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  • Oral Features of the Qur'ān Detected in Public Recitation
  • Mary Knight (bio)


The first audience for the Qur'ān did not receive leaves with writing on them (98:2),1 nor something on parchment they could touch (6:7), nor a book from the sky (4:153). They heard it. The Qur'ān arrived orally, piecemeal, and, significantly, each piece of which was heard before it was written down. Within a quarter of a century the pieces were collected, their order standardized, and uniform copies of the whole soon became available. At that point, believers could access it by ear or by eye (and by heart for those portions they had memorized).

This complementarity of hearing and reading, a bimodal approach to verbal comprehension, has endured within Muslim communities to this day, but for many scholars in the West, the primary interaction with the work has been in its printed form, as a text read, usually silently. But since the words are the same whether read or heard, what difference does it make?

This essay examines some of the textual features of the Qur'ān that emerge more prominently when listening to it, features that may enhance insight gained during slow or silent reading sessions. A comparison with ancient Greek oral works, such as those of Homer, highlights features of orality in both, demonstrating that both are meant to be heard. An examination of Classical memory methodologies reveals how rhetorical figures and other linguistic devices facilitate transmission and continuing presentation of works such as these in an "audiome" (sound-rich environment or one in which communication by sound predominates, whether in preliterate or literate societies), as well as their preservation in written text. Figures and devices involving structure, meaning, diction, syntax, and sound are sampled from the Qur'ān so readers might recognize their aural power and thus their significance within the text.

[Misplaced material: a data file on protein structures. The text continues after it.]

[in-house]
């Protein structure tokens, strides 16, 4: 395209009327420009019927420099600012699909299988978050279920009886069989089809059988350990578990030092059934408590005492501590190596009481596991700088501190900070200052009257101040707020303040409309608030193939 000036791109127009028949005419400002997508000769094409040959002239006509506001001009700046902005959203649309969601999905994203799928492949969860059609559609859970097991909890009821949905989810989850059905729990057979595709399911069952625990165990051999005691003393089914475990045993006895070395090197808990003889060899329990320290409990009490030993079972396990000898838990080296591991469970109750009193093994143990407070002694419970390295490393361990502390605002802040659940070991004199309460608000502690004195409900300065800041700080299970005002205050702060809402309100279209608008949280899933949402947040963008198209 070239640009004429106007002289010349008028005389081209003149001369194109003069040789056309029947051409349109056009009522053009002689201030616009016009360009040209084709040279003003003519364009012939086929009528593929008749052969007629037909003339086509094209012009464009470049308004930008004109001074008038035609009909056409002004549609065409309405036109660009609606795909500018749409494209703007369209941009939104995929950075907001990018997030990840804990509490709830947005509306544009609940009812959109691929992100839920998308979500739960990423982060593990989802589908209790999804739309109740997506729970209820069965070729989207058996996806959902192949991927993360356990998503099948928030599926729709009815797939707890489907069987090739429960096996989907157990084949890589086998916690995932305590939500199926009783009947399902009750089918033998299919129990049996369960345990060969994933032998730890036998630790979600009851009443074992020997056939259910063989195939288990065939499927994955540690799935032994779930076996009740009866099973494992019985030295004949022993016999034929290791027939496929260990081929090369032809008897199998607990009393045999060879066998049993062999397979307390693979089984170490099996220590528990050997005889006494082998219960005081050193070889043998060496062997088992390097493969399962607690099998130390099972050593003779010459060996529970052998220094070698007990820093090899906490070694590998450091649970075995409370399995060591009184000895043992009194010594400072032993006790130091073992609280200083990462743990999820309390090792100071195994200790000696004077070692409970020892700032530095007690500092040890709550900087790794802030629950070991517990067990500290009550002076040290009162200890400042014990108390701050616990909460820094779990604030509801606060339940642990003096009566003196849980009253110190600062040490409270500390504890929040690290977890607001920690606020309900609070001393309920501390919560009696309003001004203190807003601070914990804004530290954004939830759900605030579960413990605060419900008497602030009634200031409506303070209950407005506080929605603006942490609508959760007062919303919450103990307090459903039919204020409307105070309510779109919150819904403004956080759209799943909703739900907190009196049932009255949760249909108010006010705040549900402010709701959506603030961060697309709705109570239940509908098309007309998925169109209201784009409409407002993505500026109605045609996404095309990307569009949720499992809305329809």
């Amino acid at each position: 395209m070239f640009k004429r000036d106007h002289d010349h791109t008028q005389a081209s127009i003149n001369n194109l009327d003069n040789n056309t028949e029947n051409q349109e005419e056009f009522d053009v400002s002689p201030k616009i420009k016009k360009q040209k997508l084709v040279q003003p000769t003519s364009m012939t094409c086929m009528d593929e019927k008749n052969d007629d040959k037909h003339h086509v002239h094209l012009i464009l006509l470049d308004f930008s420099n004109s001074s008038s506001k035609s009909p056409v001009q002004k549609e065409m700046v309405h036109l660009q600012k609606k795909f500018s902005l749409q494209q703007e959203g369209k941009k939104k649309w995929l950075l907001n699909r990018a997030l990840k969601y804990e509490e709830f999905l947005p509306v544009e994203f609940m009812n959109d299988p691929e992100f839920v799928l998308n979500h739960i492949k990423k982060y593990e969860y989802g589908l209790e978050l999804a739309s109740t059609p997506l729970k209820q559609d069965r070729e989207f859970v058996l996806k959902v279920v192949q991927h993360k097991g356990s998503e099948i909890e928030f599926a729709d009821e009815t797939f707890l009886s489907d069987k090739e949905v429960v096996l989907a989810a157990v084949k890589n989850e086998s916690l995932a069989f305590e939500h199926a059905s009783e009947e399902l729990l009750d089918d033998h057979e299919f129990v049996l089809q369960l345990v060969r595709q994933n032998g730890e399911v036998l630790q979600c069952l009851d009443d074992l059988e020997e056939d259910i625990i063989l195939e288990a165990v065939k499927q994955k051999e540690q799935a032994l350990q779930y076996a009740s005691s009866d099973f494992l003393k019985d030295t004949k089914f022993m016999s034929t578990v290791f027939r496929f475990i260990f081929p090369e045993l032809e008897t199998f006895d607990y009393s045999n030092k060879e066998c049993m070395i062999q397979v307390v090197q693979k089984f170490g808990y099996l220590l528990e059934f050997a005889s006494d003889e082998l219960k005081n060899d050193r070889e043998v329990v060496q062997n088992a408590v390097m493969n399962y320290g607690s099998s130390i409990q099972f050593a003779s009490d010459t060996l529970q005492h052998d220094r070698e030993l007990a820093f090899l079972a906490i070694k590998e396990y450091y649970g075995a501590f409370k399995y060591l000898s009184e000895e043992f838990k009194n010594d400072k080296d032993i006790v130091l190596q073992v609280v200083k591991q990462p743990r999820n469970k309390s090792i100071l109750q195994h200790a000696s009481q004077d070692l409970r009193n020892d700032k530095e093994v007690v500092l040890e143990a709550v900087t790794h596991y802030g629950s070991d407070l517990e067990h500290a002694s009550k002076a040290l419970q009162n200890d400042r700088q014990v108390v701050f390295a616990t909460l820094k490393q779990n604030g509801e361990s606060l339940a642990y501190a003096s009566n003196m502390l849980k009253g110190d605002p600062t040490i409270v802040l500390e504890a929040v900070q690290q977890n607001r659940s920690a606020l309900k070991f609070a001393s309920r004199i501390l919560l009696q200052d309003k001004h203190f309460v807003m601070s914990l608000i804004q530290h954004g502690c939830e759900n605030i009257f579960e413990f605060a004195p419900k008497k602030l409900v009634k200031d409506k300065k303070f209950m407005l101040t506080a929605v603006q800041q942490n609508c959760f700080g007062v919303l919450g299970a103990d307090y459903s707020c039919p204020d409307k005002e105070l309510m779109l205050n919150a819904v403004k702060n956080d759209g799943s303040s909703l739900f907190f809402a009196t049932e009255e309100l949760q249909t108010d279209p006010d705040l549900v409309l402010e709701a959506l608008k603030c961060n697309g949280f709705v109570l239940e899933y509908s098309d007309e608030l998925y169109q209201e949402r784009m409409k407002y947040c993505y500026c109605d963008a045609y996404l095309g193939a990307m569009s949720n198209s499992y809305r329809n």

All translations are by the author, unless indicated. The rudimentary translations of Quranic material provided herein by the author (best translation of the Qur'ān into English to date is that by Abdel Haleem 2004) are intended to convey as much as possible the original word order so that the sequence of ideas flows as original listeners would have heard them in Arabic; however, this order may not account for the emphasis words normally have in a statement because of the language's typical relative placement of Topic and Focus (see Edwards 2002:9–13). Citations from the Qur'ān are from the riwāyah of Ḥafṣ, given in the form [sura number: āyah number], and appear in parentheses without other attribution.2

Qur'ān and Kitāb—and Some Homer

The work orally received and orally transmitted by Prophet Muhammad is called by Muslims and non-Muslims alike the Qur'ān, the "much-recited," whose Arabic root means "to recite or read aloud." The name Qur'ān is far and away more common than the work's second most popular name, al-Kitāb al-Karīm, "the generous book," with the root of the word for book, kataba, meaning literally "he has written, he wrote," but because it is the simplest form of the verb it is used as the dictionary entry and thus as shorthand for "to write." The Qur'ān was received in segments, not as a single whole, because the pieces came in response to events (Madigan 2001:63). While the idea of the Qur'ān as a "single whole" (25:32: jumlatan wāḥidatan) is most appropriate to writing, and the piecemeal origin of the book suits its oral reception and the oral style of the text, the Qur'ān is no less a book because of its oral character.3

In fact, there is no great divide between orality and literacy, nor an easy diagnostic tool to classify this or that work as strictly oral or strictly literate. To ignore either literate or oral interpretative approaches, however, will fail to provide sustainable perspectives and a growing enrichment of our understanding of the Qur'ān. Indeed, the complementarity of Qur'ān and Kitāb highlights for us how much this sacred work includes both "oral" and "literate" (written) stylistic...

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